Bottomline: Punching In is a worthwhile read for those interested in retail and the importance of front line employees.
Pros: Well written and insightful. Unique perspective of the front lines and companies that consumers think they know well.
Cons: Lacks “take home” advice that could make the book really useful to those focused on improvement, Frankel mainly works in stores in large cities (which are often different than those in the suburbs).
Interested? You can buy the book on for about $16.
More on Service Untitled: Interview with author Alex Frankel coming Monday.

4 Responses to “Book Review: "Punching In" by Alex Frankel”

  1. Book Reader said:

    Jan 11, 08 at 4:48 pm

    This looks right up my alley. I manage a bookstore/cafe and am always looking for ways to help get my employees to treat the front line better.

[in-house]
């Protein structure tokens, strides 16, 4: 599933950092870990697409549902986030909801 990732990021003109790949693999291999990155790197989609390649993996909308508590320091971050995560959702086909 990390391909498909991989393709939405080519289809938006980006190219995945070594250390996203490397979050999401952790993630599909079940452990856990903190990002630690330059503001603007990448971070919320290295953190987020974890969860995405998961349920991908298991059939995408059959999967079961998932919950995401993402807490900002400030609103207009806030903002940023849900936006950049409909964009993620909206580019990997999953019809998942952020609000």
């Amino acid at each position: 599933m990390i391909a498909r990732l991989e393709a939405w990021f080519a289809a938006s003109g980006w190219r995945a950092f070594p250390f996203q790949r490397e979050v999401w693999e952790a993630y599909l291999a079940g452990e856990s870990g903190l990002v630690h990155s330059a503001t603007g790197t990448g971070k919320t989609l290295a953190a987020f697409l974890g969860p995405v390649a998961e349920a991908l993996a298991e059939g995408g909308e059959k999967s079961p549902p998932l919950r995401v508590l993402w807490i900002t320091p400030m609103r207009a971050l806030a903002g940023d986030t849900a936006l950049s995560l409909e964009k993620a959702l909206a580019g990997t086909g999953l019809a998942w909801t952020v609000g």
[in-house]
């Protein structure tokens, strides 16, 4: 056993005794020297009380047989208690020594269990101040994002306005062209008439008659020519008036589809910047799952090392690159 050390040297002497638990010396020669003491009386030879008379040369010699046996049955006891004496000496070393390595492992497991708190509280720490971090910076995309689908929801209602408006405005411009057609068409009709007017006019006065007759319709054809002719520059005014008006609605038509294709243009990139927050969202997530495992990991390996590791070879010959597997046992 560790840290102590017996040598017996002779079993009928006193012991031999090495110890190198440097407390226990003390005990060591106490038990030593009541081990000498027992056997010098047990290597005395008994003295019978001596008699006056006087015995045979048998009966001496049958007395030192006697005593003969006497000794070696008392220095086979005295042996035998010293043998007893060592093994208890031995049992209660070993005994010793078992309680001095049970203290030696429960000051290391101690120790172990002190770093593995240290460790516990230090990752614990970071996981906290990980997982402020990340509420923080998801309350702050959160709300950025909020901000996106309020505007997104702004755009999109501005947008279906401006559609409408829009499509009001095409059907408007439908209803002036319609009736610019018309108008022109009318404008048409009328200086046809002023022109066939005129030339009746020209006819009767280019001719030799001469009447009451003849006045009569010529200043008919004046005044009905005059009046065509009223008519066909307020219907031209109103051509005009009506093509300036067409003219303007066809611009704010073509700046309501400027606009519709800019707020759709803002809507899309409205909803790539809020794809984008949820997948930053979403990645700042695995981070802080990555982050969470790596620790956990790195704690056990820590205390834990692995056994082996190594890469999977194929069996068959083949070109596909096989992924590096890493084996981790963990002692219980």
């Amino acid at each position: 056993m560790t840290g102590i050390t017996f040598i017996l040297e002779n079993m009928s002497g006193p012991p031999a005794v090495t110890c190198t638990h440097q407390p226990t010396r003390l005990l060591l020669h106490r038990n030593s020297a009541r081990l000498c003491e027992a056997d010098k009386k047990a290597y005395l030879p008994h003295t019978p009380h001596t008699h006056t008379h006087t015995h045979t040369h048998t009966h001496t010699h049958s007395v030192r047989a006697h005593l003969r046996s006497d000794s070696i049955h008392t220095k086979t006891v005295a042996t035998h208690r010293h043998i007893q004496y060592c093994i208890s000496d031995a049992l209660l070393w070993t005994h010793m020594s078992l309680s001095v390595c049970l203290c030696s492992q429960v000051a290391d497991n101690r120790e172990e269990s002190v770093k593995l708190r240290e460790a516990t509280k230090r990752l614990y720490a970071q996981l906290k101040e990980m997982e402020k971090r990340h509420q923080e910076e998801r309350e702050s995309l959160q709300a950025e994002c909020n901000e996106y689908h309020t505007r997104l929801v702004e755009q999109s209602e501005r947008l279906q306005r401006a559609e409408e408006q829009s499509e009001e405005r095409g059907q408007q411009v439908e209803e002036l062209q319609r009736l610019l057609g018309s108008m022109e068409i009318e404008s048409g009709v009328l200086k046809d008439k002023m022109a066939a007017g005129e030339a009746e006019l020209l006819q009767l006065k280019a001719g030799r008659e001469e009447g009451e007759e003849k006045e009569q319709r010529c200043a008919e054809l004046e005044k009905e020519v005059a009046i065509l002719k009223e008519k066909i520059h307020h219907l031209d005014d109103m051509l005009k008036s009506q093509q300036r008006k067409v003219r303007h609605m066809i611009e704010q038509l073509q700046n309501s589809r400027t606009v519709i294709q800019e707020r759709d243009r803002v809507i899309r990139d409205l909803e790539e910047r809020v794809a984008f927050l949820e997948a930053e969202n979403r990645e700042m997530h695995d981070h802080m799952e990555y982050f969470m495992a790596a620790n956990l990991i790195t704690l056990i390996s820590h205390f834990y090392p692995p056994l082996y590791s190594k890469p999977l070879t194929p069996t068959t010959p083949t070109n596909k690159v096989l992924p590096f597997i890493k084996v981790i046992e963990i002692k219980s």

2. Jen, writer said:

    Jan 11, 08 at 5:32 pm

    Yes, I’ve heard of this book before. Early last year, I think. Thanks for the reminder. I think Punching In is going to be a great read. Personally, I’m interested to see which companies give their employees a positive working environment and which do not. It’s like a story book for adults. The adventures of the front-line employee. I’m not at all surprised that he found working at Apple to be very positive.

  3. Service Untitled said:

    Jan 11, 08 at 5:55 pm

    Book Reader: it should probably be worth the read then! Let me know your thoughts when you do read it.

    Jen: I’m not sure how the long the book has been around, but it has been on my radar at least a couple of months. I think it is interesting to see who treats their employees well and who doesn’t, too. It shows a lot about the companies.

  4. Service Untitled » Interview: Author Alex Frankel - customer service and customer service experience blog said:

    Jan 14, 08 at 8:07 am

    […] This interview is a follow up to my review of Punching In by Alex Frankel. You can read the review here. […]